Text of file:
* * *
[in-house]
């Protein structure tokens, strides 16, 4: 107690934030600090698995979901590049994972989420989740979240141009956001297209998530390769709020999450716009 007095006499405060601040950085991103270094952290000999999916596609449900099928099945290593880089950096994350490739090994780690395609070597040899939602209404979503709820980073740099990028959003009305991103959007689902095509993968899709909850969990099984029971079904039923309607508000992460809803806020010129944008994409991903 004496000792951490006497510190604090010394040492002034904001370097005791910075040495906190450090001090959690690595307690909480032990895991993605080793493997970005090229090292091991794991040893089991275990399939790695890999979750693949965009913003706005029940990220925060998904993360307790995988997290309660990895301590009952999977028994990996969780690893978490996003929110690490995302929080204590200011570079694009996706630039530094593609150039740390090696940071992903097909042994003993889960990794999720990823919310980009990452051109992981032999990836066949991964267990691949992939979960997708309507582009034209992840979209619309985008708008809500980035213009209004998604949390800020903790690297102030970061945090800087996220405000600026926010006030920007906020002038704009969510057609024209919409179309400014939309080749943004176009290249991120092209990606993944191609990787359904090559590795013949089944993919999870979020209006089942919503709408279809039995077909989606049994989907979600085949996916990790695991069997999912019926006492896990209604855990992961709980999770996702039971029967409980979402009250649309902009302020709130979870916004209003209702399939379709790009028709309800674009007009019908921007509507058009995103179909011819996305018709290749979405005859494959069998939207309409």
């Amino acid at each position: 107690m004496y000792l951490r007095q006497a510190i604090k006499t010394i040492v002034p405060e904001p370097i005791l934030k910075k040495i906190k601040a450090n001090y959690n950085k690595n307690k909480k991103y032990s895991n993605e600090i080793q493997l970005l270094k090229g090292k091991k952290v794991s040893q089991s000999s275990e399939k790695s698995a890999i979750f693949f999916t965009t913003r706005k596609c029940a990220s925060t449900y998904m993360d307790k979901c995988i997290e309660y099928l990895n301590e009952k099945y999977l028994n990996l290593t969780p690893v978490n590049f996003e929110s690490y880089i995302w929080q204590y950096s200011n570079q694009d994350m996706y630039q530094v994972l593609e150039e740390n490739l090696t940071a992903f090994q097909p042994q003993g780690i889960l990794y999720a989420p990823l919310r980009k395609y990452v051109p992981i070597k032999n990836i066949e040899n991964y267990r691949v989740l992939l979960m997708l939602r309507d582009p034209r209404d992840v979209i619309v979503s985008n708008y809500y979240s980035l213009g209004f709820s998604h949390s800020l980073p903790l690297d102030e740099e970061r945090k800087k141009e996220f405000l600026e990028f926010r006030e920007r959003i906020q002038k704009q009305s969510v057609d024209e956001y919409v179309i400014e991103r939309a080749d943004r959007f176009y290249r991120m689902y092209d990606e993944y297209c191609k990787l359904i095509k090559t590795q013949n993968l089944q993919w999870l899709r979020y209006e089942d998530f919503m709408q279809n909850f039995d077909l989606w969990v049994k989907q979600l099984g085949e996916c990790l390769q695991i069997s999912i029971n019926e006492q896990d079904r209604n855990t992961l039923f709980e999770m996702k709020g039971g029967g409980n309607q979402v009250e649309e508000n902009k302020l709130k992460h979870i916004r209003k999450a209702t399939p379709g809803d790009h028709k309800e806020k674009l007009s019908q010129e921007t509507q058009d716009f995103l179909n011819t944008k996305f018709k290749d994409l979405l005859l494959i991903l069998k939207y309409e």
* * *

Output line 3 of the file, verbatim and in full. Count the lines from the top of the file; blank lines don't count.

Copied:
């Amino acid at each position: 107690m004496y000792l951490r007095q006497a510190i604090k006499t010394i040492v002034p405060e904001p370097i005791l934030k910075k040495i906190k601040a450090n001090y959690n950085k690595n307690k909480k991103y032990s895991n993605e600090i080793q493997l970005l270094k090229g090292k091991k952290v794991s040893q089991s000999s275990e399939k790695s698995a890999i979750f693949f999916t965009t913003r706005k596609c029940a990220s925060t449900y998904m993360d307790k979901c995988i997290e309660y099928l990895n301590e009952k099945y999977l028994n990996l290593t969780p690893v978490n590049f996003e929110s690490y880089i995302w929080q204590y950096s200011n570079q694009d994350m996706y630039q530094v994972l593609e150039e740390n490739l090696t940071a992903f090994q097909p042994q003993g780690i889960l990794y999720a989420p990823l919310r980009k395609y990452v051109p992981i070597k032999n990836i066949e040899n991964y267990r691949v989740l992939l979960m997708l939602r309507d582009p034209r209404d992840v979209i619309v979503s985008n708008y809500y979240s980035l213009g209004f709820s998604h949390s800020l980073p903790l690297d102030e740099e970061r945090k800087k141009e996220f405000l600026e990028f926010r006030e920007r959003i906020q002038k704009q009305s969510v057609d024209e956001y919409v179309i400014e991103r939309a080749d943004r959007f176009y290249r991120m689902y092209d990606e993944y297209c191609k990787l359904i095509k090559t590795q013949n993968l089944q993919w999870l899709r979020y209006e089942d998530f919503m709408q279809n909850f039995d077909l989606w969990v049994k989907q979600l099984g085949e996916c990790l390769q695991i069997s999912i029971n019926e006492q896990d079904r209604n855990t992961l039923f709980e999770m996702k709020g039971g029967g409980n309607q979402v009250e649309e508000n902009k302020l709130k992460h979870i916004r209003k999450a209702t399939p379709g809803d790009h028709k309800e806020k674009l007009s019908q010129e921007t509507q058009d716009f995103l179909n011819t944008k996305f018709k290749d994409l979405l005859l494959i991903l069998k939207y309409e």